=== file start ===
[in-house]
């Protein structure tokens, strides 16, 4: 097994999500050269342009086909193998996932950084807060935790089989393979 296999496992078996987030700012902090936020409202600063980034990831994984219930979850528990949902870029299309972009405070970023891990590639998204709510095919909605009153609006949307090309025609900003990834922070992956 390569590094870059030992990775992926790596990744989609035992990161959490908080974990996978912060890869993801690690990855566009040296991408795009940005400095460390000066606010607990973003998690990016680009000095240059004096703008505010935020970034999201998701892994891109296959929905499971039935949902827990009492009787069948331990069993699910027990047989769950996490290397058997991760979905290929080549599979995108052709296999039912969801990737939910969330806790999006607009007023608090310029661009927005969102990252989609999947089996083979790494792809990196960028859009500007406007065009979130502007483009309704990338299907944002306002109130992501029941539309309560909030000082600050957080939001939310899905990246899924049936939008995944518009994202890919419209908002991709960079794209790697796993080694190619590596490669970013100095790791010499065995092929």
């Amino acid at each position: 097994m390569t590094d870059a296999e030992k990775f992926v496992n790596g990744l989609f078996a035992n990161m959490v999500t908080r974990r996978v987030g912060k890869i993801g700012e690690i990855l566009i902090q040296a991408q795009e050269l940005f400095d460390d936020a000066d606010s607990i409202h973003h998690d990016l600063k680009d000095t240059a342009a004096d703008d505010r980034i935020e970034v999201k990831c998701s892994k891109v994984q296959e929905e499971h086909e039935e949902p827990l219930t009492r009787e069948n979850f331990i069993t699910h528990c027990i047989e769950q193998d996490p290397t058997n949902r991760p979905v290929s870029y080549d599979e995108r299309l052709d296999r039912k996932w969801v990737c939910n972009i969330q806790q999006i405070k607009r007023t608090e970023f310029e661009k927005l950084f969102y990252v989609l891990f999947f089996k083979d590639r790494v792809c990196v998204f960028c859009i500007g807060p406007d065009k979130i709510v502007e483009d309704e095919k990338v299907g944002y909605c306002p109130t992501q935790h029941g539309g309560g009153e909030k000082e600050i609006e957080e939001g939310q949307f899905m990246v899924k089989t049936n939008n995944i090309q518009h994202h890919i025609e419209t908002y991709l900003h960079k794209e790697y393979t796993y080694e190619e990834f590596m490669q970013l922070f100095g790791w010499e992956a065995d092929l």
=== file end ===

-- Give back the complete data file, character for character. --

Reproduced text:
[in-house]
């Protein structure tokens, strides 16, 4: 097994999500050269342009086909193998996932950084807060935790089989393979 296999496992078996987030700012902090936020409202600063980034990831994984219930979850528990949902870029299309972009405070970023891990590639998204709510095919909605009153609006949307090309025609900003990834922070992956 390569590094870059030992990775992926790596990744989609035992990161959490908080974990996978912060890869993801690690990855566009040296991408795009940005400095460390000066606010607990973003998690990016680009000095240059004096703008505010935020970034999201998701892994891109296959929905499971039935949902827990009492009787069948331990069993699910027990047989769950996490290397058997991760979905290929080549599979995108052709296999039912969801990737939910969330806790999006607009007023608090310029661009927005969102990252989609999947089996083979790494792809990196960028859009500007406007065009979130502007483009309704990338299907944002306002109130992501029941539309309560909030000082600050957080939001939310899905990246899924049936939008995944518009994202890919419209908002991709960079794209790697796993080694190619590596490669970013100095790791010499065995092929």
């Amino acid at each position: 097994m390569t590094d870059a296999e030992k990775f992926v496992n790596g990744l989609f078996a035992n990161m959490v999500t908080r974990r996978v987030g912060k890869i993801g700012e690690i990855l566009i902090q040296a991408q795009e050269l940005f400095d460390d936020a000066d606010s607990i409202h973003h998690d990016l600063k680009d000095t240059a342009a004096d703008d505010r980034i935020e970034v999201k990831c998701s892994k891109v994984q296959e929905e499971h086909e039935e949902p827990l219930t009492r009787e069948n979850f331990i069993t699910h528990c027990i047989e769950q193998d996490p290397t058997n949902r991760p979905v290929s870029y080549d599979e995108r299309l052709d296999r039912k996932w969801v990737c939910n972009i969330q806790q999006i405070k607009r007023t608090e970023f310029e661009k927005l950084f969102y990252v989609l891990f999947f089996k083979d590639r790494v792809c990196v998204f960028c859009i500007g807060p406007d065009k979130i709510v502007e483009d309704e095919k990338v299907g944002y909605c306002p109130t992501q935790h029941g539309g309560g009153e909030k000082e600050i609006e957080e939001g939310q949307f899905m990246v899924k089989t049936n939008n995944i090309q518009h994202h890919i025609e419209t908002y991709l900003h960079k794209e790697y393979t796993y080694e190619e990834f590596m490669q970013l922070f100095g790791w010499e992956a065995d092929l």